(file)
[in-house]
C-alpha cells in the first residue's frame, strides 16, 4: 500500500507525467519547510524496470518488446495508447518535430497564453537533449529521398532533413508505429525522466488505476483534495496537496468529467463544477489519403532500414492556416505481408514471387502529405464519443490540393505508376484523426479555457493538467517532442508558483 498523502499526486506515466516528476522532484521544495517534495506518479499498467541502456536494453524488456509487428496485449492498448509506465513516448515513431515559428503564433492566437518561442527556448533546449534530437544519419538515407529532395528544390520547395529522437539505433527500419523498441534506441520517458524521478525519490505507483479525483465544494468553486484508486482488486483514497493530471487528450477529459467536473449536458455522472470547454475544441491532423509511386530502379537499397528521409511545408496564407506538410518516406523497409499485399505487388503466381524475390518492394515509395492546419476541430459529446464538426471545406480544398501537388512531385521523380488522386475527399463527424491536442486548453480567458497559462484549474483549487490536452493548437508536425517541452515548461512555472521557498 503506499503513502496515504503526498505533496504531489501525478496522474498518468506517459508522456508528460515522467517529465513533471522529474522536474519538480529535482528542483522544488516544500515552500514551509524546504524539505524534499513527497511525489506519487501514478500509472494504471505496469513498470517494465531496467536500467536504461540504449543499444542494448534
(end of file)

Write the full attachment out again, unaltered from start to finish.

[in-house]
C-alpha cells in the first residue's frame, strides 16, 4: 500500500507525467519547510524496470518488446495508447518535430497564453537533449529521398532533413508505429525522466488505476483534495496537496468529467463544477489519403532500414492556416505481408514471387502529405464519443490540393505508376484523426479555457493538467517532442508558483 498523502499526486506515466516528476522532484521544495517534495506518479499498467541502456536494453524488456509487428496485449492498448509506465513516448515513431515559428503564433492566437518561442527556448533546449534530437544519419538515407529532395528544390520547395529522437539505433527500419523498441534506441520517458524521478525519490505507483479525483465544494468553486484508486482488486483514497493530471487528450477529459467536473449536458455522472470547454475544441491532423509511386530502379537499397528521409511545408496564407506538410518516406523497409499485399505487388503466381524475390518492394515509395492546419476541430459529446464538426471545406480544398501537388512531385521523380488522386475527399463527424491536442486548453480567458497559462484549474483549487490536452493548437508536425517541452515548461512555472521557498 503506499503513502496515504503526498505533496504531489501525478496522474498518468506517459508522456508528460515522467517529465513533471522529474522536474519538480529535482528542483522544488516544500515552500514551509524546504524539505524534499513527497511525489506519487501514478500509472494504471505496469513498470517494465531496467536500467536504461540504449543499444542494448534